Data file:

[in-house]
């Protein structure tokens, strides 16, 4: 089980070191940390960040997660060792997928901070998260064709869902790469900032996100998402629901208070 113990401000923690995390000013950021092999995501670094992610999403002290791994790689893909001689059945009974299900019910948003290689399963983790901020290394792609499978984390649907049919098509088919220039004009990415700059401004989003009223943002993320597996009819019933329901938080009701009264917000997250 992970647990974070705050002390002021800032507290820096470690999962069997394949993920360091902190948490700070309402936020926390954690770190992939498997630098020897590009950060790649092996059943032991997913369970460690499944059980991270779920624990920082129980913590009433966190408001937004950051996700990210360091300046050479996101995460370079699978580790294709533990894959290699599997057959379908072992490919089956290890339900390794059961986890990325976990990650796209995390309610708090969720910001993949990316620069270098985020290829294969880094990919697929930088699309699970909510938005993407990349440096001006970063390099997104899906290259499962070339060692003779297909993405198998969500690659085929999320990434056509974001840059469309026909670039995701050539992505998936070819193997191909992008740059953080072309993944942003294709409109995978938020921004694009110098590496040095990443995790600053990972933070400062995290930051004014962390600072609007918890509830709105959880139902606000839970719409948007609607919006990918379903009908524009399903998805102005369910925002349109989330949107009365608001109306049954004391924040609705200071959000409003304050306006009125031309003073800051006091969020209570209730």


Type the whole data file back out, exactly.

[in-house]
């Protein structure tokens, strides 16, 4: 089980070191940390960040997660060792997928901070998260064709869902790469900032996100998402629901208070 113990401000923690995390000013950021092999995501670094992610999403002290791994790689893909001689059945009974299900019910948003290689399963983790901020290394792609499978984390649907049919098509088919220039004009990415700059401004989003009223943002993320597996009819019933329901938080009701009264917000997250 992970647990974070705050002390002021800032507290820096470690999962069997394949993920360091902190948490700070309402936020926390954690770190992939498997630098020897590009950060790649092996059943032991997913369970460690499944059980991270779920624990920082129980913590009433966190408001937004950051996700990210360091300046050479996101995460370079699978580790294709533990894959290699599997057959379908072992490919089956290890339900390794059961986890990325976990990650796209995390309610708090969720910001993949990316620069270098985020290829294969880094990919697929930088699309699970909510938005993407990349440096001006970063390099997104899906290259499962070339060692003779297909993405198998969500690659085929999320990434056509974001840059469309026909670039995701050539992505998936070819193997191909992008740059953080072309993944942003294709409109995978938020921004694009110098590496040095990443995790600053990972933070400062995290930051004014962390600072609007918890509830709105959880139902606000839970719409948007609607919006990918379903009908524009399903998805102005369910925002349109989330949107009365608001109306049954004391924040609705200071959000409003304050306006009125031309003073800051006091969020209570209730």